When the idea of ON3P Skis was born in April of 2006, I was finishing up my spring finals as a sophomore at the University of Puget Sound in Tacoma, WA. Somewhat disappointed with a recently-received pair of custom skis, I began kicking around the idea of trying to start making skis myself. After a bit of research and discussions with other skiers I trusted, I knew two things: it was going to take a lot of time and a lot of money to produce skis that would truly make me happy. Even so, the idea of getting to use skis that I designed and produced was just too alluring to ignore.
From there, I began to research the ski building process, the equipment I would need to complete the process, and the materials used throughout. The project was given the name ON3P Skis (Oh-Ehn-Three-Pea) after the names of the cross streets of the house I lived at in Tacoma (Thirteenth and Proctor = ON(e) 3 P). I also began to get more people involved in the design process; it was important to me that the skis I made could be enjoyed by anyone. Then, over that summer, I began saving up money and made ON3P’s first big purchase: the steel for our ski press.
If you really want to punish yourself for the next six months, design a seriously over-complicated, bolted together ski press. Our first press was just that. This single-bay, single-wide ski press was held together by over 150 ½” grade 8 bolts, some of which were 7” long and passed through 3 different layers of steel. While the process was far from enjoyable at time, it taught me a great deal about design, execution, and the dedication a project like this was going to take. But when all was said and done, I now had the means to make any type of skis I desired.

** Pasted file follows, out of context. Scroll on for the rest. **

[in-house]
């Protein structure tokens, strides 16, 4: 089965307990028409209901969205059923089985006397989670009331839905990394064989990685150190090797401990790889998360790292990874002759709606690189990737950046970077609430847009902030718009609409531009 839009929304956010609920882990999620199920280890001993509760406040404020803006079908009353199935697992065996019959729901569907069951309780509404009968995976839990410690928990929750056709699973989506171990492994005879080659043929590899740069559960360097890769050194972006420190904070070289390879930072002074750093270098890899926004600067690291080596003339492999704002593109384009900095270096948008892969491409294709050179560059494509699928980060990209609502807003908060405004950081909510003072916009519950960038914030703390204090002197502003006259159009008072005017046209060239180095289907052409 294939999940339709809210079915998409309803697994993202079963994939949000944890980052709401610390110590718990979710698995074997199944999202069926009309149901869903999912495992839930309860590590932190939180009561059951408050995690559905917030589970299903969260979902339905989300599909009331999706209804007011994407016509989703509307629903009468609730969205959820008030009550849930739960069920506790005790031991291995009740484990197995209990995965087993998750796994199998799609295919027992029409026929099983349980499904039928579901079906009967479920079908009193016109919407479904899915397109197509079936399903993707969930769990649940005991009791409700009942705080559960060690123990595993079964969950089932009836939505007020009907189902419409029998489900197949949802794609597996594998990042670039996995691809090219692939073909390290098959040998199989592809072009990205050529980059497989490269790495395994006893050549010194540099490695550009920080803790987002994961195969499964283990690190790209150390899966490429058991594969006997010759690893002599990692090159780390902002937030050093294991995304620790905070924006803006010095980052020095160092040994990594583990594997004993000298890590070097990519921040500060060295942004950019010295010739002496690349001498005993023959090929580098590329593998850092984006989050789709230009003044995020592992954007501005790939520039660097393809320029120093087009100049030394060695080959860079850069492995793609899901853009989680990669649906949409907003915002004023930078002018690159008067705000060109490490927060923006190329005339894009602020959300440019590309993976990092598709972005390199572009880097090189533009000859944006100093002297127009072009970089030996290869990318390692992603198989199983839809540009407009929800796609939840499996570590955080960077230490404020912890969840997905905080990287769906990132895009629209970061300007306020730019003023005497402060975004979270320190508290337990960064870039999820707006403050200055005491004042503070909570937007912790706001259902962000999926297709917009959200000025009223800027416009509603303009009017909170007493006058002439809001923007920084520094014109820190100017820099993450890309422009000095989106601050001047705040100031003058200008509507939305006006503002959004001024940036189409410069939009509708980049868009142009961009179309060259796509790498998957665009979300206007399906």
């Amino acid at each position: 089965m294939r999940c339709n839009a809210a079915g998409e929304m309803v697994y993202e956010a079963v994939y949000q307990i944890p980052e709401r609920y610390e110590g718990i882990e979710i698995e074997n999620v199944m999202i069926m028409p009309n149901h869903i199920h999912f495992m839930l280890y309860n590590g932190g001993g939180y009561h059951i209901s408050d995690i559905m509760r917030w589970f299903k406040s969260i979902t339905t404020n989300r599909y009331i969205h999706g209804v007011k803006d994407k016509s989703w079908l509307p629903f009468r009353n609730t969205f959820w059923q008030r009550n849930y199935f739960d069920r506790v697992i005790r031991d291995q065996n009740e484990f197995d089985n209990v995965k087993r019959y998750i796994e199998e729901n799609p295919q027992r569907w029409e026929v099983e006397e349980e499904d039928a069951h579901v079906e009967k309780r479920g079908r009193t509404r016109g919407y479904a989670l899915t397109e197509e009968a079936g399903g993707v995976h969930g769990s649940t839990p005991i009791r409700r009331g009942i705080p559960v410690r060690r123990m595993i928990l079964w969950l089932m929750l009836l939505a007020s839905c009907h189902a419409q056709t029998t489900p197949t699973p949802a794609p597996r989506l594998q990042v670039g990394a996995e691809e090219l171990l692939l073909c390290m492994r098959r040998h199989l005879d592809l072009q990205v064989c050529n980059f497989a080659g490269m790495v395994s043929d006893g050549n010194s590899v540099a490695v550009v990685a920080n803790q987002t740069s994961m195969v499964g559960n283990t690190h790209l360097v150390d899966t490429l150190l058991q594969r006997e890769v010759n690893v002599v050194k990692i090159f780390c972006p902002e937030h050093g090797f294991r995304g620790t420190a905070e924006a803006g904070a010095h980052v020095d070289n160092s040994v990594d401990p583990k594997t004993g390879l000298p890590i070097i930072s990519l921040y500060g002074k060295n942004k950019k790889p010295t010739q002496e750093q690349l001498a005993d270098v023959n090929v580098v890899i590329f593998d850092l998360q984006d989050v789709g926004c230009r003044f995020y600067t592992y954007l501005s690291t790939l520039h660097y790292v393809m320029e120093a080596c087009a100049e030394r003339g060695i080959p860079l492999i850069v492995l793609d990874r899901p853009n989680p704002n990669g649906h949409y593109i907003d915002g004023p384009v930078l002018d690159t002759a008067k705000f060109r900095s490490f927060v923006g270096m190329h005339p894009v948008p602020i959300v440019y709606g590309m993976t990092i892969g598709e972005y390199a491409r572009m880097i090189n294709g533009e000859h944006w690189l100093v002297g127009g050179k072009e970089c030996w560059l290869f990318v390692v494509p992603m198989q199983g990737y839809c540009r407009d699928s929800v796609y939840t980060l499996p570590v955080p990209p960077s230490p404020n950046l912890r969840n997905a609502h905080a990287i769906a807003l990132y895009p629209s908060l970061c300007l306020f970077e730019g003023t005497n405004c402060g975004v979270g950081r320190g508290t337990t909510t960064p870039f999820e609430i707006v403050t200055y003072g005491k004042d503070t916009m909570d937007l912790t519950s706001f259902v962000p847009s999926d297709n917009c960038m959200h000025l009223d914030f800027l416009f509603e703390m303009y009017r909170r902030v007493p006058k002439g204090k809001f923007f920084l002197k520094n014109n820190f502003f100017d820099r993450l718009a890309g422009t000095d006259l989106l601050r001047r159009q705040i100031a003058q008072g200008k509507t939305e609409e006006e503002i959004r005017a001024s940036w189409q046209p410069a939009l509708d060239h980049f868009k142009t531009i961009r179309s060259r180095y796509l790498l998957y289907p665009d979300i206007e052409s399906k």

However, finishing the ski press frame was only one step in the processing of preparing to make our skis. ON3P’s progress was constantly hindered by money and available time. The cost of power tools and materials started to grow exponentially; as did the time I was dedicating towards school. Being a full time student did not afford me much expendable income or a lot of free time. There were many months where the only progress that could be made on ON3P was to buy a single power tool; we then had to wait until the next month to buy our next piece of equipment. Combined with balancing college, skiing, any semblance of a social life, and my sanity, it took ON3P quite a long time to get to a point where some level of production was possible. In some ways that was beneficial; our original order of 7 pairs had grown to over 50 pairs of skis.
By the time I was truly ready for production, I had moved, constructed a completely new “factory” in my 220 square foot garage, finished a 10-month long senior thesis, graduated college, developed our manufacturing process, and pressed a few pairs of skis. I had also, more importantly, met a ton of skiers who wanted to see ON3P succeed just as badly as I did; these individuals did everything they could to see it happen, including coming to live on my couch for weeks at a time to help while we pressed skis. These people know who they are, and I will forever be grateful for their support and efforts to get ON3P up and running.
Throughout the 2008-2009 ski season, our skis were heavily tested all over North America and the positive feedback we received reaffirmed our commitment to officially launching ON3P skis as an independent ski company. While the slow economy ensured the transition from a garage-builder to a full fledged ski manufacturer was a difficult one, we have been able to get up and running and can’t wait to get our new skis out to skiers around the world. For me, nothing is better than hearing that someone has had the best day of their season while on a pair of ON3P skis. I hope you are able to have the same experience on our skis for years to come.